She asked me for my weight, which I gave her (ughhh), and then asked for my height. I confidently said “5’2.” She looked at me with one eyebrow raised and said, “are you sure about that, sweetie?” This made me anxious, I could’ve sworn to myself that I’m sure that I was sure that that was my height? My mom tracked our heights growing up by having us line up with our backs against one of our closet doors. There were various ages and heights of my three sisters, and I written in different colorful pens. I was told at one point I was 5’2.5 and I just stuck with that all throughout my young adult life. I got nervous and thought that it wouldn’t hurt to have her double-check my height.

As I stepped away from the measuring device, she scribbled on my chart and said aloud, “5’3 and a quarter.” ummm...wait wait wait, what? I wasn’t disappointed by this discovery necessarily, but I was a bit shocked to learn that there was an entire inch and a quarter of me that I didn’t know about. What other secrets is my body keeping from me? Can I do the splits? Are my “sensitivities to tree nuts” a farce? WHY IS EVERYTHING I KNOW AN ABSOLUTE LIE? 

Stunned, she leads me into another room to wait for my doctor. I sat on a bench lined with loud crinkly paper, and as I tried to get comfortable, *crinkle crinkle crinkle,* I sorta felt betrayed by the world that I thought I knew.

In walked a man who couldn’t have been taller than 5’6 (but don’t trust me on this because apparently, I’m not an expert when it comes to matters like these). He was young, bald, white (I later deduced he was probably from somewhere in Eastern Europe based on his accent), had a large scar underneath his crystal clear blue eyes.

I felt a bit uneasy, not because he looked like a Bond villain, but because I haven’t had a male doctor since my pediatrician.

While checking my temperature and listening to me breathe with his stethoscope, he asked, “Miss, would you say you are healthy?” 

I admitted to having an occasional social cigarette and daiquiri, and to not regularly exercising (does walking to and from Starbucks count?).

“Tssk tsssk tssk, no no, this will not do” he exclaimed while shaking his head in disapproval. “Do you eat meat, miss?” I shook my head yes because I am guilty of the occasional shackburger. 

“Miss, you should not be eating meat! You are insides are currently deteriorating as we speak! Me, I’m vegan. I run marathons, and have cleanest blood you ever seen.” I felt very cornered and couldn’t get anything out except an “I...uh..uhh…”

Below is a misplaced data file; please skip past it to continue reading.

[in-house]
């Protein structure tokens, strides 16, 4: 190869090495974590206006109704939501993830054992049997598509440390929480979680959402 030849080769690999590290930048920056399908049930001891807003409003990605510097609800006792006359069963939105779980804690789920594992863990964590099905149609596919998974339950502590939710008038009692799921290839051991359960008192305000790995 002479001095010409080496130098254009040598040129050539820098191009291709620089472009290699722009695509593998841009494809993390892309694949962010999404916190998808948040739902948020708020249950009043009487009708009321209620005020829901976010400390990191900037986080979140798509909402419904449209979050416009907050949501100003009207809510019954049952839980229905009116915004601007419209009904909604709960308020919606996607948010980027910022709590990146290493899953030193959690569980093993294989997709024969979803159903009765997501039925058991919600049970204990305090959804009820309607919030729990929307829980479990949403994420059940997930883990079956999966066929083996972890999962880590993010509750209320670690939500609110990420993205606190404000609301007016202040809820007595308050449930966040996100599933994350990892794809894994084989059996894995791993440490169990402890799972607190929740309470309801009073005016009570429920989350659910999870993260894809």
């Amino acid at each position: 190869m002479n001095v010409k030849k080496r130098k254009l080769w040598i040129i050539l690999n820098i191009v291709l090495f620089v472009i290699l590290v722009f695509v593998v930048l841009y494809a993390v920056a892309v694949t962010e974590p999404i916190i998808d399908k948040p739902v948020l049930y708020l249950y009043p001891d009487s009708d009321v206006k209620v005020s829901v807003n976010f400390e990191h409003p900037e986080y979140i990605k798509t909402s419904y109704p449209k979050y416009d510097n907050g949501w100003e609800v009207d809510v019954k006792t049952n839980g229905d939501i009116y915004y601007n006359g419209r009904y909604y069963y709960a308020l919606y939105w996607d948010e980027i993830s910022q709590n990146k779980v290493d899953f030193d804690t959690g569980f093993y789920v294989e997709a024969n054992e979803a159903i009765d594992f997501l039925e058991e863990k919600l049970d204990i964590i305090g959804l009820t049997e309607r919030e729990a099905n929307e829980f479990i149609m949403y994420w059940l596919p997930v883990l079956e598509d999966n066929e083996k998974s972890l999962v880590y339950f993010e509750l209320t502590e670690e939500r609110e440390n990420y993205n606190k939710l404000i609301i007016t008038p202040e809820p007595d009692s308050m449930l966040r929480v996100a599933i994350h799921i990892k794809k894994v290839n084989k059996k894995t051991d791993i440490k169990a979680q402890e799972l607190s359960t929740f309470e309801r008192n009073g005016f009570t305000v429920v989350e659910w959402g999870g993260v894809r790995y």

He then sat down in a chair in front of me, full man-spread. He ranted on “Americans, they eat such garbage. All these chemicals is ruining their life! For a girl like you, you should have a clean system. Help you live a nice long life, for your children and husband.” 

I chime in “oh, I don’t have kids and I’m not married.” 

He replied a little too eagerly, “So you’re single?!” was my doctor...hitting on me? Right after he told me I was actively killing myself every time I even walk past a Mcdonalds.

“You need to try vegan lifestyle, try for a week and come back to hospital next week so I can give you a piece of my homemade Ferrero Rocher vegan cheesecake.” wait...I thought I was supposed to be more healthy… 

While trying to figure out how to make sense of all this information that was just told at me, I remembered why I came to the doctor's office in the first place. “Oh, um sir, what about my sore throat, sinuses, and cough?”

“Oh, just take some lozenges,” he replied very nonchalantly.

Hold the phone...Wait wait wait...


Today I learned that dolphins can defy all science and logic by showing up and splashing around in the New Jersey river. I learned that you can live past 200 years old and that “put me out of my misery” can be understood in any language. I learned that Highlights magazine still exists despite print media being dead. I learned that I’m not the height that I thought I was, AND that everything I’m eating is destroying my internal organs. I learned that doctors can hit on you (doesn’t that seem unethical?) but most importantly I learned that I could’ve avoided all of this if I just picked up a bag of cough drops at CVS instead of wasting my time at this scary windowless hospital.